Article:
The next biggie is the dreaded Evacuation or Bug-Out scenario. Many of us feel we would rather die than consider that we may have to vacate our homes. However, reality is that there are some things that could cause us to do so in order to stay alive. As mentioned before a house fire is the most common that we will likely face.
Before we can discuss the possible evacuation from our homes we need to understand some fairly standard authorative/governmental actions that occur when evacuation notices are issued or when a large crisis hits that requires authorative/governmental post crisis action.
It takes a lot of money, effort, organization, equipment, supplies, human-power and time to issue and implement an evacuation – no matter if it is large or small. So issuing one is almost always done at the last possible moment!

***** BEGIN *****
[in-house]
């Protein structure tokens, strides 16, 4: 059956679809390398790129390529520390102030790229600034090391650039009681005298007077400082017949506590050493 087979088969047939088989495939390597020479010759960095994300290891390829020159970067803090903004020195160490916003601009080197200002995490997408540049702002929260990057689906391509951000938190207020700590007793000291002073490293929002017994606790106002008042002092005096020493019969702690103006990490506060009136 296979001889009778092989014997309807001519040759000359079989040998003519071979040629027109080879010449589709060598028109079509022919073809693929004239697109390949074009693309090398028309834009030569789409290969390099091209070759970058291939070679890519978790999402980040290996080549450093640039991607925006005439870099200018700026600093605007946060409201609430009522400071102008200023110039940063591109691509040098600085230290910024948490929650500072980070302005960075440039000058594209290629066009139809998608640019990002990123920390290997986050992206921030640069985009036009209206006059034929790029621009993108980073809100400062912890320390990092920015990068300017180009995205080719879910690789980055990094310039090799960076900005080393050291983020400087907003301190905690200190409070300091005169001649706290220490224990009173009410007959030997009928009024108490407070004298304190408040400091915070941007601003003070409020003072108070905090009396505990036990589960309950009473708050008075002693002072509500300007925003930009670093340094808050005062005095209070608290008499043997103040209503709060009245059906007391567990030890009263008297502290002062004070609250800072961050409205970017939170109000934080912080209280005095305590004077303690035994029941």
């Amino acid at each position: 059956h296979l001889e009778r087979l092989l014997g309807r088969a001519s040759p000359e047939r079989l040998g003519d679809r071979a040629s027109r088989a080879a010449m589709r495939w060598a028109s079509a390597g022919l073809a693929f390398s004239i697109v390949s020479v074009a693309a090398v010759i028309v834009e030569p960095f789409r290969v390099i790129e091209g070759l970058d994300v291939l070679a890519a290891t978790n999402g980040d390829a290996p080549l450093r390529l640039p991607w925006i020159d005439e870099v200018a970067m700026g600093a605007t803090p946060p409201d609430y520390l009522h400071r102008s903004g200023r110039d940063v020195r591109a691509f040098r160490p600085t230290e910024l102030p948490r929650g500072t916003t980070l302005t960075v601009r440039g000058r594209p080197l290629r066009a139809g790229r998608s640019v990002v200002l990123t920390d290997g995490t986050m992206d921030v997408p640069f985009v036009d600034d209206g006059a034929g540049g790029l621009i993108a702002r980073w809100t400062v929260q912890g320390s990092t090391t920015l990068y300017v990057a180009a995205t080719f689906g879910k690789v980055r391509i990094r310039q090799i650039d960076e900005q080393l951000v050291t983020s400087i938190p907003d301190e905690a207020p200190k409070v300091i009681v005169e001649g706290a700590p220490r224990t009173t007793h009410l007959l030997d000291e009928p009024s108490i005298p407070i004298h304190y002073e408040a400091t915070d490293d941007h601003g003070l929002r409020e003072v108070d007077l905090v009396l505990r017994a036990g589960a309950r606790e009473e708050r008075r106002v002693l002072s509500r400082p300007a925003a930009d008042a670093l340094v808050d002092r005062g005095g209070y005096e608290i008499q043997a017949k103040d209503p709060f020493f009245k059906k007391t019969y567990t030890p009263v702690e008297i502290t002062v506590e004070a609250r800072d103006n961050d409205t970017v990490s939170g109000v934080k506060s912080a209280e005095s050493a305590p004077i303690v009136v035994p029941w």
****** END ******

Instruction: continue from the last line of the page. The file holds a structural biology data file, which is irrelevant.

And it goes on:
This means that once the notice is issued you will NOT have the time to decide and pack what to take with you, yet alone to decide where to evacuate to. Nope, you have to be ready to go within minutes of the notice being issued.
Most countries have two (2) types of Evacuation Notices:
- Mandatory, which does NOT mean the authorities will drag you out of your home kicking and screaming.
- Suggested, which is used when the scope of involvement has a few too many variables. (Remember New Orleans and Katrina)
In the United States, where our states still have some independence and sovereignty, you may have only one type of notice or several additional types of evacuation notices.